By Darryl E. Owens
As a graphic design maven, Brittany Strozzo is well-versed with photoshopping unwanted elements out of photographs.
But during the winter holiday season, Strozzo was able to photoshop, so to speak, herself into the culture of the United Arab Emirates during her time serving as a teacher for Project Discovery.
Strozzo, an assistant professor and assistant chair of CIS Web and Digital Media, spent two weeks in the UAE as the only Beacon College attendee teaching students how to use Photoshop.
“It was a great experience to teach in another culture because I got to experience new teaching techniques across some language barriers,” she said.
Project Discovery developed out of a series of multi-day workshops Beacon educators conducted in 2017 for UAE teachers who worked with students with learning and attention differences from kindergarten through college. The Sharjah program mirrors Beacon’s summer immersion residential program, “Summer for Success.”
Beacon College, a nonprofit liberal arts school in Leesburg, Florida, and America’s first accredited baccalaureate institution dedicated to educating students with learning and attention issues, produced the program in cooperation with the Sharjah Center for Learning Difficulties. The nonprofit center, under the leadership of Sheikha Jameela Bint Mohammad Al Qasimi, champions inclusion and empowerment for people with disabilities.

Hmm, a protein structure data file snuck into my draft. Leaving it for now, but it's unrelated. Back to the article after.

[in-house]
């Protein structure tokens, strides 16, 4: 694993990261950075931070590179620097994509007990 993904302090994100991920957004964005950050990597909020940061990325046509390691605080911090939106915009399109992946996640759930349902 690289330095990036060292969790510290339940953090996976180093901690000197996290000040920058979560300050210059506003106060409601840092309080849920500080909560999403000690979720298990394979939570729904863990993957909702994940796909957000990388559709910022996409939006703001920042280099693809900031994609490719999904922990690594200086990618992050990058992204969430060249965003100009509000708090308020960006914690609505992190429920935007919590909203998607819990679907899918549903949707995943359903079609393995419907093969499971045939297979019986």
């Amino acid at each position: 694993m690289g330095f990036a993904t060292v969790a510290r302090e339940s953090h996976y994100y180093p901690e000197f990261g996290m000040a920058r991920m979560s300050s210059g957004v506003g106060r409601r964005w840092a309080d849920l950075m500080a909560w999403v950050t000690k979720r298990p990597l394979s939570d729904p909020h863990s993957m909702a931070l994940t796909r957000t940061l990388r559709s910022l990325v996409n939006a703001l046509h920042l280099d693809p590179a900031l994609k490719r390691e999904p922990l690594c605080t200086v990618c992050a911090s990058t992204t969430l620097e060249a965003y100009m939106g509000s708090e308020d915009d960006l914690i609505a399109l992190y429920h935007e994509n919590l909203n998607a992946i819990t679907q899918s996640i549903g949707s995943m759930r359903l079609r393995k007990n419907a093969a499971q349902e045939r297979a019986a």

Strozzo’s course involved students in observation, hands-on demonstration, and creating a final capstone project.
Though many of the students had heard of Photoshop, only one of the 28 students had prior training with it.
Strozzo structured courses the way she does the college’s Summer for Success program. She took the foundational elements of the course — which are typically taught in the first few weeks of school — and provided instruction in that to the Project Discovery students. For this course, that meant teaching them how to use selection tools to modify elements and various editing tool strategies for photo manipulation. They then combined these elements with artificial intelligence to compete a full desert scene stocked with animals, plants, and other life.
Strozzo added that being able to see the sights in Dubai and Sharjah, as well as the desert area of Khorfakken broadened her worldview and gave her insight into global perspectives of technology.
“Being only the second time I have ever been international — and my first time in the other side of the world — it was a wonderful cultural experience,” Strozzo said. “I was able to understand so much more about the United Arab Emirates culture and was so welcomed the entire time. People were very friendly, the buildings were so beautiful there, and being part of a different culture was very rewarding because I got to see different perspectives of the world and was able to learn a new language and be immersed so fully into their ways of life and beliefs.”